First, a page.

OU-Produced Nancy Cartwright Doc To Be Screened At Athens Film Fest

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Nancy Cartwright: The Voice of Success, a documentary directed by Andie Walla, assistant video producer at Ohio University Communications and Marketing (UCM), was selected to screen at the Athens International Film Festival.

The film, created by a mostly student staff, will screen Monday, April 15 at 11:15 a.m. at the Athena Cinema in uptown Athens.

In addition to the Film Festival screening, UCM will host two additional screenings, taking place Tuesday, April 23 at 4 p.m. and 7 p.m. in the Baker University Center Theatre. After each screening there will be a question and answer session with Cartwright via Skype.

"It's just such an honor that she can take time out of her busy schedule to spend even 15 to 20 minutes connecting with Ohio University students," said Walla. "It just shows for us that she really values what we did for her and that she really wants to give back to the Ohio University community, and I think that's really special."

In June 2012, Nancy Cartwright, Ohio University alumna and the voice of Bart Simpson, gave the commencement speech at the 2012 graduation ceremony. Walla and her staff, which includes one recent graduate and 11 students, began making the documentary for Cartwright.

The end product, Nancy Cartwright: The Voice of Success, follows Cartwright's commencement speech as she shares her knowledge with the graduating class. The crew also followed her to Dayton, Ohio, as she was inducted to the Dayton area Broadcast Hall of Fame and learned more about her history by speaking with people who knew her at the start of her career.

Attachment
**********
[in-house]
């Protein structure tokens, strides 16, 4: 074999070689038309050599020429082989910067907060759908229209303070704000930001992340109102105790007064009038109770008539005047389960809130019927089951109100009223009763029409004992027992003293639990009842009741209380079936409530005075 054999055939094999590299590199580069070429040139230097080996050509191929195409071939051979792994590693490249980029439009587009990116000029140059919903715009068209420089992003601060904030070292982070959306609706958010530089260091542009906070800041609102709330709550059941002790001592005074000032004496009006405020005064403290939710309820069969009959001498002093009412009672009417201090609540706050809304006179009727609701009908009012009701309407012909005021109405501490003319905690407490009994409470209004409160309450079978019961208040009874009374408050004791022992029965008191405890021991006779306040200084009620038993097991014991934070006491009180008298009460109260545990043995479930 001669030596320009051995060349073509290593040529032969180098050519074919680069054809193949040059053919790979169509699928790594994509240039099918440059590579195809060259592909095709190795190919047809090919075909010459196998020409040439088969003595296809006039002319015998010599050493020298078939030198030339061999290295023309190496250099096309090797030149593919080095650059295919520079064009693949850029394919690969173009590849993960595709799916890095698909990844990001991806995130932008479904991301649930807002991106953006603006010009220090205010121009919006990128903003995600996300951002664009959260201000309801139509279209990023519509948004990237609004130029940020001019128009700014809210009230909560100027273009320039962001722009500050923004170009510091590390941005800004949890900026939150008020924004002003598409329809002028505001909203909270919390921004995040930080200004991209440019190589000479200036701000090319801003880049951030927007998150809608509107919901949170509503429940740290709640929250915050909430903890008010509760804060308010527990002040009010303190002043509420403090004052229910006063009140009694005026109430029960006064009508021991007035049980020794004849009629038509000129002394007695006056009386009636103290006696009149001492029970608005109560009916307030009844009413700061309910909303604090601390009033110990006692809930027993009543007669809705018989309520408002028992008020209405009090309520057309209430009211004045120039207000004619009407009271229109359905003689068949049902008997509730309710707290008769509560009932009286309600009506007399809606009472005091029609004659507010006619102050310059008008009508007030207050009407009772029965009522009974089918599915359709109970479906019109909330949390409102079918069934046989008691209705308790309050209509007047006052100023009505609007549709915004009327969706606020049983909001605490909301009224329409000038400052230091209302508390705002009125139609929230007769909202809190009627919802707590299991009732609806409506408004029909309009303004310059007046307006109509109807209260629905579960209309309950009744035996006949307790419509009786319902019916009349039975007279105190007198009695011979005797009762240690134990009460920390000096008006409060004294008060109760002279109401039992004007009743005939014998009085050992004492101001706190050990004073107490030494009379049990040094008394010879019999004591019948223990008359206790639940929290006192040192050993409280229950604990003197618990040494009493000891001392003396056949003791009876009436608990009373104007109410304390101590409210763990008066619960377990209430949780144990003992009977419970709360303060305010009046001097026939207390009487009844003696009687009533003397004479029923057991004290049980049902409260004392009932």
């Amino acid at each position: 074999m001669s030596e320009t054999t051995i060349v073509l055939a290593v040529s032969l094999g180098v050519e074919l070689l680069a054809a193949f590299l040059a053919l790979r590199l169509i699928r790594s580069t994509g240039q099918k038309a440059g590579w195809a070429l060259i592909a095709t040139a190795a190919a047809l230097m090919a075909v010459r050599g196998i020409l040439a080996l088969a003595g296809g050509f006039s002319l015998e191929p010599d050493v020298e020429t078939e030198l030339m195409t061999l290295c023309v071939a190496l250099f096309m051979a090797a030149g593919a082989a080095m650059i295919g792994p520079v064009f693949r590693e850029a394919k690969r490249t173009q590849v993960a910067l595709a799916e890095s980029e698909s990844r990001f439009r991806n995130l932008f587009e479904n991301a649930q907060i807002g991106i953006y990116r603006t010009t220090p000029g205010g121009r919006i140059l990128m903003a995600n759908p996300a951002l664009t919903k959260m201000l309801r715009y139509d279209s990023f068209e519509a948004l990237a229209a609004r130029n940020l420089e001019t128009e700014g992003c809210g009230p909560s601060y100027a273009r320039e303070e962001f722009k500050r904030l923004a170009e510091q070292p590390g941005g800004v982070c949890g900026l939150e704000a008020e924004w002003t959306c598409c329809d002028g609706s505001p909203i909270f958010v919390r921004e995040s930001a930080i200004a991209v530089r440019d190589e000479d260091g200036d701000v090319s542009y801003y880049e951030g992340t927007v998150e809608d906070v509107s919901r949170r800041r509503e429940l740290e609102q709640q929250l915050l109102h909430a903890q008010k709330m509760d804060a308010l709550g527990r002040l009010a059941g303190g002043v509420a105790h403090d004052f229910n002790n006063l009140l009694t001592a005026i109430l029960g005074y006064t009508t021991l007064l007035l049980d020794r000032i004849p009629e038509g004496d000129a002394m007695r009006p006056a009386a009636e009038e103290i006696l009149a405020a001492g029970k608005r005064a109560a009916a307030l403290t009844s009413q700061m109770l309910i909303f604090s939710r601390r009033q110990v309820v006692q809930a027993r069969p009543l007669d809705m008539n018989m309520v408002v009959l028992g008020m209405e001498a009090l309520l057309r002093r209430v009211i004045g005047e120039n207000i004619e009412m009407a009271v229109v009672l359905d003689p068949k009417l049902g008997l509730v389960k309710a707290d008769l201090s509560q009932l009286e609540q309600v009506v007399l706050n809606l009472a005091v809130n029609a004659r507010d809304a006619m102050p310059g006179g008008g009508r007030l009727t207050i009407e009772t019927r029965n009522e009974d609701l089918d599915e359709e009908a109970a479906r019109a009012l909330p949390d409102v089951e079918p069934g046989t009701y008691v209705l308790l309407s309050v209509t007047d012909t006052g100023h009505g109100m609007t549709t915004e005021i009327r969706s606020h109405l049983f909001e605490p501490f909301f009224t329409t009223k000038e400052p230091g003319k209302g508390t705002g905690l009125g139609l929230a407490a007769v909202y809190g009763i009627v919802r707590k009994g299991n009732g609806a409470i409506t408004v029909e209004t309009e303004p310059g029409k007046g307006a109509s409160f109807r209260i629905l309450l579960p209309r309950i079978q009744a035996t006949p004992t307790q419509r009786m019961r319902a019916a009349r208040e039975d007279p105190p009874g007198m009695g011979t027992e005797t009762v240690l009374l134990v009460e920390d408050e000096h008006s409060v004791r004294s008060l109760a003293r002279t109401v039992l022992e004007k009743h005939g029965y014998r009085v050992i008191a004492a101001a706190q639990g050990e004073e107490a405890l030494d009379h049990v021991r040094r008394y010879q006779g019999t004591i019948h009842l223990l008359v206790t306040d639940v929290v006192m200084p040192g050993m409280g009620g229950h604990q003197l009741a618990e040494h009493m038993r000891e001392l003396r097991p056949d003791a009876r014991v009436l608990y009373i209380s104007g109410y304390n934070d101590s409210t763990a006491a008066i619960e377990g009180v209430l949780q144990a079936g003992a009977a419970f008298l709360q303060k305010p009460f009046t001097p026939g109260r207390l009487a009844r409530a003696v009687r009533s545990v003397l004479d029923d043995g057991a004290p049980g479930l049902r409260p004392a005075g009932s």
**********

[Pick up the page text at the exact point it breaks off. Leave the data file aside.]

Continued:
"So we got a whole backstory, as well as talking about her time here at Ohio University. She wasn't here for the full four years, but how she got started and her connections," said Walla. "So it kind of snowballed into this whole big project."

When Walla formed her staff, she drew from her multi-camera production class in the School of Media Arts and Studies and also worked with student interns at UCM.

Eric Tiu, a sophomore video production major, worked as a production assistant for the documentary. He said it was his first time working in such a professional atmosphere.

"As a freshman, it really exposed me to a more professional side of video production, something that can't be experienced in a lecture hall," said Tiu. "Not only did I have an amazing experience working on this, but now I have my name on an Ohio University documentary."

Erin Riordan, who is now a graduate student in the School of Media Arts and Studies, worked as the head editor of the film. She had taken editing classes as a student, but commented that working on the documentary was her "first real world job."

"This experience was my jumping off point as a professional editor. And I couldn't ask for a better opportunity to work with a better crew on a better documentary about a better individual," said Riordan.

Since students played a significant role in the creation of the documentary, Walla said that the second screening is for them.

"They worked so hard on it last year, and now it's finally the pay-off, to have an opportunity to show off their work."